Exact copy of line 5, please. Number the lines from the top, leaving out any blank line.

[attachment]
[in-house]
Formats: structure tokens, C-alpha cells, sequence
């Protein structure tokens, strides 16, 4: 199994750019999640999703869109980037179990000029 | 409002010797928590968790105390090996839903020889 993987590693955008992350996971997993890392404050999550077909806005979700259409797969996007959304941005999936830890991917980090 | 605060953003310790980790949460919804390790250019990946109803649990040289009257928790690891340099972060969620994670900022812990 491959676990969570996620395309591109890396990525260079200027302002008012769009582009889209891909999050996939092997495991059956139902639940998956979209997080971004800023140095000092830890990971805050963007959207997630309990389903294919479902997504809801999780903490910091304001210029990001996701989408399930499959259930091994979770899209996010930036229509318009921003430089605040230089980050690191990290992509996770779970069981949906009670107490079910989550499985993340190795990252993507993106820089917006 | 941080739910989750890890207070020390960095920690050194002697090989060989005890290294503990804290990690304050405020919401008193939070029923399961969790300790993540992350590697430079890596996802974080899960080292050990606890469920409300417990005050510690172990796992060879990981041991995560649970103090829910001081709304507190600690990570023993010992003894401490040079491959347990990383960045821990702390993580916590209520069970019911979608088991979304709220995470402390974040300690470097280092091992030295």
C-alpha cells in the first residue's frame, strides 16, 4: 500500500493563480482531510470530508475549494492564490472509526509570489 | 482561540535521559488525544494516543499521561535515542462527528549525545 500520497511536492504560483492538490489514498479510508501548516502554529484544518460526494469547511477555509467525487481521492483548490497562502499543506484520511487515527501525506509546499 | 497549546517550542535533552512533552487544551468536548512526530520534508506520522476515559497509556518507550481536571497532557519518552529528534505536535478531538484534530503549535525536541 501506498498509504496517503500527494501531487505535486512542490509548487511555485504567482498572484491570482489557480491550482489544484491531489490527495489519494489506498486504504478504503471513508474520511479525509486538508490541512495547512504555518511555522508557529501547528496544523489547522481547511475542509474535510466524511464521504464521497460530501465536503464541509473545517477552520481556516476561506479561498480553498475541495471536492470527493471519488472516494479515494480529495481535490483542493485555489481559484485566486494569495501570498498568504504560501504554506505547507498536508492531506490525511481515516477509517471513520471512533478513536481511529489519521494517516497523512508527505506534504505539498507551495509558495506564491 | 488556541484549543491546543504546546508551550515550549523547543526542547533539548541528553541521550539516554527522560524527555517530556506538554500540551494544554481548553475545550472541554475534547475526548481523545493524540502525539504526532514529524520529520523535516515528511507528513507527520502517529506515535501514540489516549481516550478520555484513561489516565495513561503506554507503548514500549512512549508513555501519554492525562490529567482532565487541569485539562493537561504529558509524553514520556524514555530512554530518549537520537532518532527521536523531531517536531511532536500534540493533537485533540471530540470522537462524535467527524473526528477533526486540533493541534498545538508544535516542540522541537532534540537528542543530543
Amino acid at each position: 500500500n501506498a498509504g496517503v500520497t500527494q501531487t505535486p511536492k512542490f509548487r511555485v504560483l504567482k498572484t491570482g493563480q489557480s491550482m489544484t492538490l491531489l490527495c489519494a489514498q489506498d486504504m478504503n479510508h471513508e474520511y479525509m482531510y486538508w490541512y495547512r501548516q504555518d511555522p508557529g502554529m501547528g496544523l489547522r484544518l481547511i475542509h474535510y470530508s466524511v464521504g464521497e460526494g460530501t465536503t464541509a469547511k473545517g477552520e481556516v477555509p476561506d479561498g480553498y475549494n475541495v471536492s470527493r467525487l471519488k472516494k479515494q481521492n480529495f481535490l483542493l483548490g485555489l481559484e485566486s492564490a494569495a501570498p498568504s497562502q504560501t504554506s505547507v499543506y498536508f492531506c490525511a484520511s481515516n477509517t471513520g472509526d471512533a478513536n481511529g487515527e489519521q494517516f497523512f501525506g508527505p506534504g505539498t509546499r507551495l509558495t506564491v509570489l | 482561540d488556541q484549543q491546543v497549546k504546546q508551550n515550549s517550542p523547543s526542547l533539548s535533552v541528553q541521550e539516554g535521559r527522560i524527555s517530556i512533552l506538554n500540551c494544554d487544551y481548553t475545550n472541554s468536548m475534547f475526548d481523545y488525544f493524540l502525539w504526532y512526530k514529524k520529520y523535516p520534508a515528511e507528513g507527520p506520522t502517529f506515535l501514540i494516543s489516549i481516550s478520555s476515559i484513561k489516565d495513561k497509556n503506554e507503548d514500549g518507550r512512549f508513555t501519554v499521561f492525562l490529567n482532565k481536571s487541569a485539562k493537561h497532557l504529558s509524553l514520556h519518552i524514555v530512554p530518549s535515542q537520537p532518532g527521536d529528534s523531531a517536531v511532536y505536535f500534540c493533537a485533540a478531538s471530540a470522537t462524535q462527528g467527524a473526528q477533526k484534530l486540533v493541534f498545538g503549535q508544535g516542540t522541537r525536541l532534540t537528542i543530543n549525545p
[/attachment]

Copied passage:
Amino acid at each position: 500500500n501506498a498509504g496517503v500520497t500527494q501531487t505535486p511536492k512542490f509548487r511555485v504560483l504567482k498572484t491570482g493563480q489557480s491550482m489544484t492538490l491531489l490527495c489519494a489514498q489506498d486504504m478504503n479510508h471513508e474520511y479525509m482531510y486538508w490541512y495547512r501548516q504555518d511555522p508557529g502554529m501547528g496544523l489547522r484544518l481547511i475542509h474535510y470530508s466524511v464521504g464521497e460526494g460530501t465536503t464541509a469547511k473545517g477552520e481556516v477555509p476561506d479561498g480553498y475549494n475541495v471536492s470527493r467525487l471519488k472516494k479515494q481521492n480529495f481535490l483542493l483548490g485555489l481559484e485566486s492564490a494569495a501570498p498568504s497562502q504560501t504554506s505547507v499543506y498536508f492531506c490525511a484520511s481515516n477509517t471513520g472509526d471512533a478513536n481511529g487515527e489519521q494517516f497523512f501525506g508527505p506534504g505539498t509546499r507551495l509558495t506564491v509570489l | 482561540d488556541q484549543q491546543v497549546k504546546q508551550n515550549s517550542p523547543s526542547l533539548s535533552v541528553q541521550e539516554g535521559r527522560i524527555s517530556i512533552l506538554n500540551c494544554d487544551y481548553t475545550n472541554s468536548m475534547f475526548d481523545y488525544f493524540l502525539w504526532y512526530k514529524k520529520y523535516p520534508a515528511e507528513g507527520p506520522t502517529f506515535l501514540i494516543s489516549i481516550s478520555s476515559i484513561k489516565d495513561k497509556n503506554e507503548d514500549g518507550r512512549f508513555t501519554v499521561f492525562l490529567n482532565k481536571s487541569a485539562k493537561h497532557l504529558s509524553l514520556h519518552i524514555v530512554p530518549s535515542q537520537p532518532g527521536d529528534s523531531a517536531v511532536y505536535f500534540c493533537a485533540a478531538s471530540a470522537t462524535q462527528g467527524a473526528q477533526k484534530l486540533v493541534f498545538g503549535q508544535g516542540t522541537r525536541l532534540t537528542i543530543n549525545p